SEC Charges Broker-Dealer With Violating Short Salles In OTC Equity Securities
Last Friday, The Securities and Exchange Commission announced settled cease-and-desist proceedings against the CEO of a Wilson-Davis & Co and two registered persons associated with the firm for causing the firm’s violations of SEC market structure rules, and contested administrative and cease-and-desist proceeding against the firm for the alleged violations.
The proceedings involve a former proprietary trader at Wilson-Davis & Co., a Utah-based broker-dealer, the firm’s vice president/head trader, and the firm’s CEO and chairman.
From at least November 2011 to May 2013, Wilson-Davis relied on the bona-fide market making exception for all short sales by its proprietary trading group. This reliance was improper for certain Wilson-Davis trades because much of Wilson-Davis’s proprietary trading activity was not, in fact, bona-fide market making.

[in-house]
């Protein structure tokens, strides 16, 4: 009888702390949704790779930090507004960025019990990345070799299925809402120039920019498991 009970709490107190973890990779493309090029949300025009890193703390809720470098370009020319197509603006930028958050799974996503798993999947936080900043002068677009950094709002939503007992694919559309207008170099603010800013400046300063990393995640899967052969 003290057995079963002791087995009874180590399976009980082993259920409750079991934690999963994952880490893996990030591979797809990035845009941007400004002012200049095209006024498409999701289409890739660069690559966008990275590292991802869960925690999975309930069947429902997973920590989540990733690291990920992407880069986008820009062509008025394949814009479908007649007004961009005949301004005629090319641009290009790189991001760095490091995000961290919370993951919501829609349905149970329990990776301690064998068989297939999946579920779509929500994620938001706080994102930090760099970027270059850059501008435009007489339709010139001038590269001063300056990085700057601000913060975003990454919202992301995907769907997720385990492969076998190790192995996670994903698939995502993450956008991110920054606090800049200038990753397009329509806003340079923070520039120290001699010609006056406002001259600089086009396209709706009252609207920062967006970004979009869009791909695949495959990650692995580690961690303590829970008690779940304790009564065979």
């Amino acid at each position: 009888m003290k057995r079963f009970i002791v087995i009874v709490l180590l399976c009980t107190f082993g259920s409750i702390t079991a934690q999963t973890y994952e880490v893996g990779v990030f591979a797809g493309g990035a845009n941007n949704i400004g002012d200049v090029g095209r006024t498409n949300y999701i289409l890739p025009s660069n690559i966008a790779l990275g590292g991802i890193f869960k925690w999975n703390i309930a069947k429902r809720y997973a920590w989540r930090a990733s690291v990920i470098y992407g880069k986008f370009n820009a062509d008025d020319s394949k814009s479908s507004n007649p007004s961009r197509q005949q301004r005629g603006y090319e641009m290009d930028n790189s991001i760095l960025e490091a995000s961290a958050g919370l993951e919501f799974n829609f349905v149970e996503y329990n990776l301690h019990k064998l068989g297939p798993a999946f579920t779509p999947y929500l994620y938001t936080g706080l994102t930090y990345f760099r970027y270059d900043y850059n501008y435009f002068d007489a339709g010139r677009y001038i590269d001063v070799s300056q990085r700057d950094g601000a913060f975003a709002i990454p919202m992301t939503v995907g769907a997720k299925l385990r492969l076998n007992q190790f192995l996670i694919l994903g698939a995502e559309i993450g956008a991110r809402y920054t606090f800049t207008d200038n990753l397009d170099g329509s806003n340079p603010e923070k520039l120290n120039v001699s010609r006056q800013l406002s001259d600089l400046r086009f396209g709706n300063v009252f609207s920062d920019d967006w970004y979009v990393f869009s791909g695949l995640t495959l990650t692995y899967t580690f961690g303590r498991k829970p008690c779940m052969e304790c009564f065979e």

According to the SEC press release, “While improperly availing itself of the exception, Wilson-Davis engaged in numerous short sales in over-the counter equity securities, which violated Rule 203(b)(1) of Regulation SHO and resulted in improper trading profits.”
In addition, Wilson-Davis’s CEO violated the certification requirement of the Market Access Rule because the certification was inadequate and he signed without being familiar with the rule. This is the first time that the SEC has charged the CEO of a broker-dealer with violating the CEO certification requirement of the Market Access Rule.
“We allege that Wilson-Davis violated SEC rules that help ensure fair markets, including the rules for short sales and for market access,” said Andrew J. Ceresney, Director of the SEC’s Enforcement Division. “Public confidence in our markets depends on careful compliance with these market structure rules.”
Read the full press release HERE